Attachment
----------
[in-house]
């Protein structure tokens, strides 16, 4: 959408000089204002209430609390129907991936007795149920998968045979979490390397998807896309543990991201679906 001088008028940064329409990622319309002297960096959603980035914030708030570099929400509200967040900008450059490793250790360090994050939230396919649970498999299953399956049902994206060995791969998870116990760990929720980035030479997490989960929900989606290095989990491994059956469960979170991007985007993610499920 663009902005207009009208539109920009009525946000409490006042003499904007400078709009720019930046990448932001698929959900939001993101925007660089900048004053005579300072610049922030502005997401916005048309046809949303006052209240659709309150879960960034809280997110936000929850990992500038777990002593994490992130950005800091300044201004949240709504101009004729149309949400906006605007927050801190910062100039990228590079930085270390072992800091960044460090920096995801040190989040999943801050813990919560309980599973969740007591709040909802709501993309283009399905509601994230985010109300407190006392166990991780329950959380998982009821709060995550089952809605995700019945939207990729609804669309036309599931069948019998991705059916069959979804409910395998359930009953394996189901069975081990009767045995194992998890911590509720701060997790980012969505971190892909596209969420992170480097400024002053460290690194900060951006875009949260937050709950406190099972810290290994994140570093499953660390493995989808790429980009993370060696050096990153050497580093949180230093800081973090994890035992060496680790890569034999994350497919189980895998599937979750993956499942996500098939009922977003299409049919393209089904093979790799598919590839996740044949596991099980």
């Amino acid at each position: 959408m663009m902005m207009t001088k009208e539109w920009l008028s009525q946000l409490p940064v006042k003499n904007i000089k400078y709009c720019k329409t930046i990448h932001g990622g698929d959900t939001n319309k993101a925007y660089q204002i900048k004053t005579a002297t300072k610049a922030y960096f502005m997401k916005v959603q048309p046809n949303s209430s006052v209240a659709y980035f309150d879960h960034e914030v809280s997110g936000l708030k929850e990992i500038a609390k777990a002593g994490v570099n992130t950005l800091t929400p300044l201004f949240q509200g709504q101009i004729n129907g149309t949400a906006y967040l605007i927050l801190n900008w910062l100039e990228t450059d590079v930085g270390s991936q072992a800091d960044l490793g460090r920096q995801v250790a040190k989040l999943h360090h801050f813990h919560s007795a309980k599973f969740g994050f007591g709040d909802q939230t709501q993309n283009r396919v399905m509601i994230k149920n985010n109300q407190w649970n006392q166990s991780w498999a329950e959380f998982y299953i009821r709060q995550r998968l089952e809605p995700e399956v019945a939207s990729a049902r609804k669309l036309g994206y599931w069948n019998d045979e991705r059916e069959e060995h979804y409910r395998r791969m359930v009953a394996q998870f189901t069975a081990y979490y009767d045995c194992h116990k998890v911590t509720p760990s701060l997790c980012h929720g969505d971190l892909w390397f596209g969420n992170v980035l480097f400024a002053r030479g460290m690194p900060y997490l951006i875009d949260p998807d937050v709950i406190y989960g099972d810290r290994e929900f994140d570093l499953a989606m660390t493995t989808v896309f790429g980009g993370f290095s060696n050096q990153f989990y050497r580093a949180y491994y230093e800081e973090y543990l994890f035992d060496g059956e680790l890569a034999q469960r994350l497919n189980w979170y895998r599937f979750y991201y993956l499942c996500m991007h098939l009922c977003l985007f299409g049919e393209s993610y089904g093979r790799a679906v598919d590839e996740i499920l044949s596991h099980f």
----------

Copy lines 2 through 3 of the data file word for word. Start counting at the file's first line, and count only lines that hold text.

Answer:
């Protein structure tokens, strides 16, 4: 959408000089204002209430609390129907991936007795149920998968045979979490390397998807896309543990991201679906 001088008028940064329409990622319309002297960096959603980035914030708030570099929400509200967040900008450059490793250790360090994050939230396919649970498999299953399956049902994206060995791969998870116990760990929720980035030479997490989960929900989606290095989990491994059956469960979170991007985007993610499920 663009902005207009009208539109920009009525946000409490006042003499904007400078709009720019930046990448932001698929959900939001993101925007660089900048004053005579300072610049922030502005997401916005048309046809949303006052209240659709309150879960960034809280997110936000929850990992500038777990002593994490992130950005800091300044201004949240709504101009004729149309949400906006605007927050801190910062100039990228590079930085270390072992800091960044460090920096995801040190989040999943801050813990919560309980599973969740007591709040909802709501993309283009399905509601994230985010109300407190006392166990991780329950959380998982009821709060995550089952809605995700019945939207990729609804669309036309599931069948019998991705059916069959979804409910395998359930009953394996189901069975081990009767045995194992998890911590509720701060997790980012969505971190892909596209969420992170480097400024002053460290690194900060951006875009949260937050709950406190099972810290290994994140570093499953660390493995989808790429980009993370060696050096990153050497580093949180230093800081973090994890035992060496680790890569034999994350497919189980895998599937979750993956499942996500098939009922977003299409049919393209089904093979790799598919590839996740044949596991099980």
């Amino acid at each position: 959408m663009m902005m207009t001088k009208e539109w920009l008028s009525q946000l409490p940064v006042k003499n904007i000089k400078y709009c720019k329409t930046i990448h932001g990622g698929d959900t939001n319309k993101a925007y660089q204002i900048k004053t005579a002297t300072k610049a922030y960096f502005m997401k916005v959603q048309p046809n949303s209430s006052v209240a659709y980035f309150d879960h960034e914030v809280s997110g936000l708030k929850e990992i500038a609390k777990a002593g994490v570099n992130t950005l800091t929400p300044l201004f949240q509200g709504q101009i004729n129907g149309t949400a906006y967040l605007i927050l801190n900008w910062l100039e990228t450059d590079v930085g270390s991936q072992a800091d960044l490793g460090r920096q995801v250790a040190k989040l999943h360090h801050f813990h919560s007795a309980k599973f969740g994050f007591g709040d909802q939230t709501q993309n283009r396919v399905m509601i994230k149920n985010n109300q407190w649970n006392q166990s991780w498999a329950e959380f998982y299953i009821r709060q995550r998968l089952e809605p995700e399956v019945a939207s990729a049902r609804k669309l036309g994206y599931w069948n019998d045979e991705r059916e069959e060995h979804y409910r395998r791969m359930v009953a394996q998870f189901t069975a081990y979490y009767d045995c194992h116990k998890v911590t509720p760990s701060l997790c980012h929720g969505d971190l892909w390397f596209g969420n992170v980035l480097f400024a002053r030479g460290m690194p900060y997490l951006i875009d949260p998807d937050v709950i406190y989960g099972d810290r290994e929900f994140d570093l499953a989606m660390t493995t989808v896309f790429g980009g993370f290095s060696n050096q990153f989990y050497r580093a949180y491994y230093e800081e973090y543990l994890f035992d060496g059956e680790l890569a034999q469960r994350l497919n189980w979170y895998r599937f979750y991201y993956l499942c996500m991007h098939l009922c977003l985007f299409g049919e393209s993610y089904g093979r790799a679906v598919d590839e996740i499920l044949s596991h099980f």